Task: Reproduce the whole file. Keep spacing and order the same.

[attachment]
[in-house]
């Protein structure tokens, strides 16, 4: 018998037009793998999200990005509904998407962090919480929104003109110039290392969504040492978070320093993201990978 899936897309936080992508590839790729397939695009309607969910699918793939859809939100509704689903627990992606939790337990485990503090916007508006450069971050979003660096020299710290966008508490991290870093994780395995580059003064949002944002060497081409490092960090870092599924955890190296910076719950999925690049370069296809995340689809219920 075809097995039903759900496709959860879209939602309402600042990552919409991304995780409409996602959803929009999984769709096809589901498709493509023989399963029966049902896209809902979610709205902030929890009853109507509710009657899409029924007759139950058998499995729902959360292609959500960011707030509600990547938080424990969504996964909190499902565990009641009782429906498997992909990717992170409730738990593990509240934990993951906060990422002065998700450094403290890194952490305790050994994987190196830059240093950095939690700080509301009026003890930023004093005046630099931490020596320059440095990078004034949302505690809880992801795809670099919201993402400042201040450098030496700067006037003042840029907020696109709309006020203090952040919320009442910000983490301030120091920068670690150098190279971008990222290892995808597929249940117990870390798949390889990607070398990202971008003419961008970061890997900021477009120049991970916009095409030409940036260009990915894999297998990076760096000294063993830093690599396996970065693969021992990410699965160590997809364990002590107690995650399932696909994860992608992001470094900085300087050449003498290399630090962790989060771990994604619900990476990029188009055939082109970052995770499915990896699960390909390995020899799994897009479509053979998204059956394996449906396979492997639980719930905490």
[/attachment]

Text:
[in-house]
């Protein structure tokens, strides 16, 4: 018998037009793998999200990005509904998407962090919480929104003109110039290392969504040492978070320093993201990978 899936897309936080992508590839790729397939695009309607969910699918793939859809939100509704689903627990992606939790337990485990503090916007508006450069971050979003660096020299710290966008508490991290870093994780395995580059003064949002944002060497081409490092960090870092599924955890190296910076719950999925690049370069296809995340689809219920 075809097995039903759900496709959860879209939602309402600042990552919409991304995780409409996602959803929009999984769709096809589901498709493509023989399963029966049902896209809902979610709205902030929890009853109507509710009657899409029924007759139950058998499995729902959360292609959500960011707030509600990547938080424990969504996964909190499902565990009641009782429906498997992909990717992170409730738990593990509240934990993951906060990422002065998700450094403290890194952490305790050994994987190196830059240093950095939690700080509301009026003890930023004093005046630099931490020596320059440095990078004034949302505690809880992801795809670099919201993402400042201040450098030496700067006037003042840029907020696109709309006020203090952040919320009442910000983490301030120091920068670690150098190279971008990222290892995808597929249940117990870390798949390889990607070398990202971008003419961008970061890997900021477009120049991970916009095409030409940036260009990915894999297998990076760096000294063993830093690599396996970065693969021992990410699965160590997809364990002590107690995650399932696909994860992608992001470094900085300087050449003498290399630090962790989060771990994604619900990476990029188009055939082109970052995770499915990896699960390909390995020899799994897009479509053979998204059956394996449906396979492997639980719930905490």